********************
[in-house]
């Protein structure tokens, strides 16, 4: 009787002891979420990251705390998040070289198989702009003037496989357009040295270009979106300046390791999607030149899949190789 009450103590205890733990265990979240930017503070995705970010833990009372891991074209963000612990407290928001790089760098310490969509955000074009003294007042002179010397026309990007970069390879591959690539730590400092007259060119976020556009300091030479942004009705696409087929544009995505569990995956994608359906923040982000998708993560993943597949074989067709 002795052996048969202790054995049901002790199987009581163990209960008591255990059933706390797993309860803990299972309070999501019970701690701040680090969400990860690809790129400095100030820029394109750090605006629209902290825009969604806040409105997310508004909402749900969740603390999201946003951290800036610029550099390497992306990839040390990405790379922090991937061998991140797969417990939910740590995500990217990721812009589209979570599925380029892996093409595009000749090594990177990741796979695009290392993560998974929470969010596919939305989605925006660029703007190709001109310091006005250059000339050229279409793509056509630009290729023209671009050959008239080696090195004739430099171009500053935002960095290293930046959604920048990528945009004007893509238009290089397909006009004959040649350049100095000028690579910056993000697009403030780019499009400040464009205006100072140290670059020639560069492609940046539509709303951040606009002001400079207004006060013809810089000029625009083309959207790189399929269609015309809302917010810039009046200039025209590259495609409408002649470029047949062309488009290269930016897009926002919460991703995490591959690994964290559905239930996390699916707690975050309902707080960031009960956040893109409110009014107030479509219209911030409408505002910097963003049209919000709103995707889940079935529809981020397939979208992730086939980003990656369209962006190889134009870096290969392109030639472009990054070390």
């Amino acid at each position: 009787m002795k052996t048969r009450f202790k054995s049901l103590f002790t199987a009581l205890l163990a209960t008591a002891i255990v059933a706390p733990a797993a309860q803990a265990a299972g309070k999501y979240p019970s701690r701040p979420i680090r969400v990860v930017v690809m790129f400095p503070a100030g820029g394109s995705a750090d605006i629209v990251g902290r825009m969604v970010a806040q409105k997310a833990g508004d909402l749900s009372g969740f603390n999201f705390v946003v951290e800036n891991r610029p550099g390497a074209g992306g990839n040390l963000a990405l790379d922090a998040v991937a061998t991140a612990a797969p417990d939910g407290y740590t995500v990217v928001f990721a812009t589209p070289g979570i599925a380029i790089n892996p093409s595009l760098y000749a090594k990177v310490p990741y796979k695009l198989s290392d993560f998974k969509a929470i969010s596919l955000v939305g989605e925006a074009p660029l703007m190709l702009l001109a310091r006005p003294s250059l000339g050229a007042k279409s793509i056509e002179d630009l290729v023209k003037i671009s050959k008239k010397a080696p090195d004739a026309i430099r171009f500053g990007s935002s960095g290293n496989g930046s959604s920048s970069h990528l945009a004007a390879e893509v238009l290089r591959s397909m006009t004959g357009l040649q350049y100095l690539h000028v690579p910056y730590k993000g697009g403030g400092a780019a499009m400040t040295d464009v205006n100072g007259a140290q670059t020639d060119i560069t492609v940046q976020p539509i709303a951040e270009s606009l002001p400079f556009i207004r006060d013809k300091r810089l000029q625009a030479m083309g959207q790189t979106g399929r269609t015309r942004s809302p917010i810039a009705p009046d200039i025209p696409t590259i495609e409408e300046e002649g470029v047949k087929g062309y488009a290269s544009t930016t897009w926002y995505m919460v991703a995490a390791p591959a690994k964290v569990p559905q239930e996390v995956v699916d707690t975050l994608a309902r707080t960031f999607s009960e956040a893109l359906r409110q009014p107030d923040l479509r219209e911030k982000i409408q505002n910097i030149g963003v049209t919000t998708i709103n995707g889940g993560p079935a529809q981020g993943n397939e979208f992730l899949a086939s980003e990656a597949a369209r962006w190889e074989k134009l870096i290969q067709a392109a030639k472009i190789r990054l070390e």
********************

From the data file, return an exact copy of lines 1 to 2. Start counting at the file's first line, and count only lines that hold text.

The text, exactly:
[in-house]
């Protein structure tokens, strides 16, 4: 009787002891979420990251705390998040070289198989702009003037496989357009040295270009979106300046390791999607030149899949190789 009450103590205890733990265990979240930017503070995705970010833990009372891991074209963000612990407290928001790089760098310490969509955000074009003294007042002179010397026309990007970069390879591959690539730590400092007259060119976020556009300091030479942004009705696409087929544009995505569990995956994608359906923040982000998708993560993943597949074989067709 002795052996048969202790054995049901002790199987009581163990209960008591255990059933706390797993309860803990299972309070999501019970701690701040680090969400990860690809790129400095100030820029394109750090605006629209902290825009969604806040409105997310508004909402749900969740603390999201946003951290800036610029550099390497992306990839040390990405790379922090991937061998991140797969417990939910740590995500990217990721812009589209979570599925380029892996093409595009000749090594990177990741796979695009290392993560998974929470969010596919939305989605925006660029703007190709001109310091006005250059000339050229279409793509056509630009290729023209671009050959008239080696090195004739430099171009500053935002960095290293930046959604920048990528945009004007893509238009290089397909006009004959040649350049100095000028690579910056993000697009403030780019499009400040464009205006100072140290670059020639560069492609940046539509709303951040606009002001400079207004006060013809810089000029625009083309959207790189399929269609015309809302917010810039009046200039025209590259495609409408002649470029047949062309488009290269930016897009926002919460991703995490591959690994964290559905239930996390699916707690975050309902707080960031009960956040893109409110009014107030479509219209911030409408505002910097963003049209919000709103995707889940079935529809981020397939979208992730086939980003990656369209962006190889134009870096290969392109030639472009990054070390």